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Why Dividends Matter

 

With interest rates starting to rise, some investors are considering pulling money out of dividend paying investments (i.e. stocks) and investing in interest generating investments (i.e. bonds).  There are a number of informal “rules” in this area, including comparing the 10 year US Treasury rate (currently about 3.08%) and the dividend rate on the S&P 500 (currently about 1.72%) and investing in the higher returning securities.

 

The return on equity investments is through appreciation and dividends (if paid).  Companies are not legally obligated to pay a dividend to stockholders. Warren Buffett’s Berkshire Hathaway does not pay a dividend, for example.  Buffett rewards his stockholders strictly through price appreciation although, ironically, if you read Buffett’s letters to his stockholders, the performance of the company’s various investments are all measured by their current or potential cash flow.

 

In the meantime, the price of equities can vary all over the place (a.k.a. volatility) as the market goes through its various cycles and gyrations but generally drifts higher.

 

The return on fixed income investments is through periodic interest payments and the return of principal at the maturity of the security. The certainty of the interest income stream and the certainty of the return of principal are the attractive characteristics of the fixed income investments. As interest rates change, the price of the bond, which is the value at today’s interest rate of the two cash flow streams (periodic interest and face value at maturity), will change, but at maturity, the principal is returned. This tends to dampen the price swings in fixed income securities as interest rates change because, in the end, the investor will simply get back their principal.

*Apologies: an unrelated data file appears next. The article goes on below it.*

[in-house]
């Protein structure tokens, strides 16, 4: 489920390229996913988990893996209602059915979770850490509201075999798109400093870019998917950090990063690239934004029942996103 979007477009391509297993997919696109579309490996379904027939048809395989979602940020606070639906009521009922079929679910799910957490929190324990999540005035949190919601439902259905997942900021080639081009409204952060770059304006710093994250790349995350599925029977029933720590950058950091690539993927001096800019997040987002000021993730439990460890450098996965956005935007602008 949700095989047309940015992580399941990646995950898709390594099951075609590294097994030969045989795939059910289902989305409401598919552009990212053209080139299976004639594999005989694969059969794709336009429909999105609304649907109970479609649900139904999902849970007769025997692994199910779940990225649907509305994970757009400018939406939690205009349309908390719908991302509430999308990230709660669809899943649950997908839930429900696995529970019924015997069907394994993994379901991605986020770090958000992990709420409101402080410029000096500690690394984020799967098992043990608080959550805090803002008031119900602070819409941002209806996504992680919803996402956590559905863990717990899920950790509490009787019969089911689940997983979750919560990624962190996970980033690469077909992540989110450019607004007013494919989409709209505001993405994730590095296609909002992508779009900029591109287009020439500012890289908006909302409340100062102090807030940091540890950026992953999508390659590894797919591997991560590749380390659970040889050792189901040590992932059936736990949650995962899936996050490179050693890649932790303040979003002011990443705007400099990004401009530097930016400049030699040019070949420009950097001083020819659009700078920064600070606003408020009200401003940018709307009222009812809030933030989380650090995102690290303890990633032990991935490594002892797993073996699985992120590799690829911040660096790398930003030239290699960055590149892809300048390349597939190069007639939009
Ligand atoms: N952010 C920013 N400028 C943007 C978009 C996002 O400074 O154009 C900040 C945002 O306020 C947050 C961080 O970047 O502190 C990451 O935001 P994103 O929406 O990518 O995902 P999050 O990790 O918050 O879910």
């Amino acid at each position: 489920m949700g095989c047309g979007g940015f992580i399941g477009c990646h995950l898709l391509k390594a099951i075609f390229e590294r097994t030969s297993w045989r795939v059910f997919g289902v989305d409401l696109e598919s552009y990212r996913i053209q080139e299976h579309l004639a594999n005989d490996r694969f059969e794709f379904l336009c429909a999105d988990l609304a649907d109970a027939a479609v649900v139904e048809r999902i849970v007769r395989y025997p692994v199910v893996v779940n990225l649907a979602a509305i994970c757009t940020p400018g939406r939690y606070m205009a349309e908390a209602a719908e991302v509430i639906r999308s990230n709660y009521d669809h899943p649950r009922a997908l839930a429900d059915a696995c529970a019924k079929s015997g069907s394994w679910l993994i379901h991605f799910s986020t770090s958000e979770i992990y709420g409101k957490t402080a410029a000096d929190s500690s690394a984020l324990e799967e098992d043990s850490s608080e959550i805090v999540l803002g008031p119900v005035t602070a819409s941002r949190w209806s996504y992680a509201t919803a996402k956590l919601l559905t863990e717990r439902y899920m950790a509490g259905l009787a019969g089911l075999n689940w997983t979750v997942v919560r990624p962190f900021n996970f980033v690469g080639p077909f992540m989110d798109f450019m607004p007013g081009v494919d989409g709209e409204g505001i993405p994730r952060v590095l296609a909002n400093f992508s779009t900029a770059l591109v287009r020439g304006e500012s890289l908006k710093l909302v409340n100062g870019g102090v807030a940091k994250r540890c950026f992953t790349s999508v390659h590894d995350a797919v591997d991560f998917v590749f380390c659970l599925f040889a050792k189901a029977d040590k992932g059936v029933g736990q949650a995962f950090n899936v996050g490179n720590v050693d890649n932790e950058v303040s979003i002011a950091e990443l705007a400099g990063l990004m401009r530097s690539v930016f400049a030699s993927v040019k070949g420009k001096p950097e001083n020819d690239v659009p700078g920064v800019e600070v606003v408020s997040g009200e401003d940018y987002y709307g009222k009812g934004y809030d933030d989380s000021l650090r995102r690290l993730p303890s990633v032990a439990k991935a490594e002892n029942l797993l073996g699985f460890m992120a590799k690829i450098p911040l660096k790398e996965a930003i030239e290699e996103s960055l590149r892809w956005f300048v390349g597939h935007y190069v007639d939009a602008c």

In the meantime, the purchasing power value of fixed income securities will decline with inflation.

 

So what is the best strategy?

 

There is no best strategy except in hindsight. There is a trade off in virtually everything in investing.  Nothing in investing is as black and white as it may seem when looking strictly at the numbers.

 

As I manage funds for retirement whose length of time is unknown, I have to be concerned that the client does not outlive the value of their portfolio. That means that equities which appreciate, must be a part of the portfolio.  The longer the expected retirement period, the higher will be the percentage of equity in the portfolio for this purpose.

 

At the same time, since equities are volatile (capable of significant changes in price, including zero), there is a parallel investment in fixed income, which provides for steady interest income and the return of the face value of the fixed income security at maturity.

 

The interest returned on the fixed income securities is used to pay both the investment management fee on the account and to buy equities to offset the decline in purchasing power of the fixed income securities.

 

In the financial planning world, the mix of equities to fixed income securities is generally accepted to be around 60% equities to 40% fixed income to provide the client with a long term stable portfolio capable of supporting a thirty year or so retirement horizon. In the current rising equity market, some of my portfolios are approaching 70% equities.  When portfolios get much above 70% equities, I begin to buy additional fixed income securities with the dividend and interest income, as well as any additional contributions to the account, to bring the portfolio back into the desired balance.

 

So dividends and equities matter in the portfolio.  Dividends allow the purchase of additional equities or fixed income securities to maintain the equity/fixed income balance. It is how future inflation is hedged.

 

I went downstairs and asked Riley, my Golden Retriever, what she thought of the dual strategy of equities and fixed income to balance and to build retirement accounts.  She was lying on her left side. I outlined the dual strategy to her. She raised her head, looked at me and then raised her right front paw signaling that I should give her a tummy rub. After a few minutes, she rolled over and lifted her left front paw indicating that I should continue the tummy rub but on the other side.  Good advice Riley – you need both equities and fixed income for a balanced portfolio just like a good tummy rub is done on both sides.

 

All the best.     

 

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